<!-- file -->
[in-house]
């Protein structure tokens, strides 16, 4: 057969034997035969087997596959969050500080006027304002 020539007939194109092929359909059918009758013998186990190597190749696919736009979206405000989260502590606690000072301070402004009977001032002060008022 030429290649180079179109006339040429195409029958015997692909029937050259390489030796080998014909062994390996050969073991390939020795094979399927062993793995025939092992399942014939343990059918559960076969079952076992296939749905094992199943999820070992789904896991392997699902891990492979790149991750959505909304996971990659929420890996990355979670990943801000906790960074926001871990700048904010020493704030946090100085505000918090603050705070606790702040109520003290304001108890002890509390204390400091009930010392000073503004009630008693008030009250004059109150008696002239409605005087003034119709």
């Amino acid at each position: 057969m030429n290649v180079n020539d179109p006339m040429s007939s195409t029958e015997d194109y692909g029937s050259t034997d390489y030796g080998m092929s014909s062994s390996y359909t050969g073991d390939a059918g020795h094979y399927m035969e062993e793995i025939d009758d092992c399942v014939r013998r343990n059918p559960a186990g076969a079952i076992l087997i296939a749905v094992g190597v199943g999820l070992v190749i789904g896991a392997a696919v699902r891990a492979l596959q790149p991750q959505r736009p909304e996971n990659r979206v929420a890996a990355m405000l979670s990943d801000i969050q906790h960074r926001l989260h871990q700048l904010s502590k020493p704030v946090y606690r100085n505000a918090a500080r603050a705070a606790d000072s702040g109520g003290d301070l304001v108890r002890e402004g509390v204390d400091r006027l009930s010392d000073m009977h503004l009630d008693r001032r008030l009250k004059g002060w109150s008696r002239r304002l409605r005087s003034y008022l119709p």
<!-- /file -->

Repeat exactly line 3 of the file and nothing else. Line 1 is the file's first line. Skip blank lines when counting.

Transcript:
């Amino acid at each position: 057969m030429n290649v180079n020539d179109p006339m040429s007939s195409t029958e015997d194109y692909g029937s050259t034997d390489y030796g080998m092929s014909s062994s390996y359909t050969g073991d390939a059918g020795h094979y399927m035969e062993e793995i025939d009758d092992c399942v014939r013998r343990n059918p559960a186990g076969a079952i076992l087997i296939a749905v094992g190597v199943g999820l070992v190749i789904g896991a392997a696919v699902r891990a492979l596959q790149p991750q959505r736009p909304e996971n990659r979206v929420a890996a990355m405000l979670s990943d801000i969050q906790h960074r926001l989260h871990q700048l904010s502590k020493p704030v946090y606690r100085n505000a918090a500080r603050a705070a606790d000072s702040g109520g003290d301070l304001v108890r002890e402004g509390v204390d400091r006027l009930s010392d000073m009977h503004l009630d008693r001032r008030l009250k004059g002060w109150s008696r002239r304002l409605r005087s003034y008022l119709p």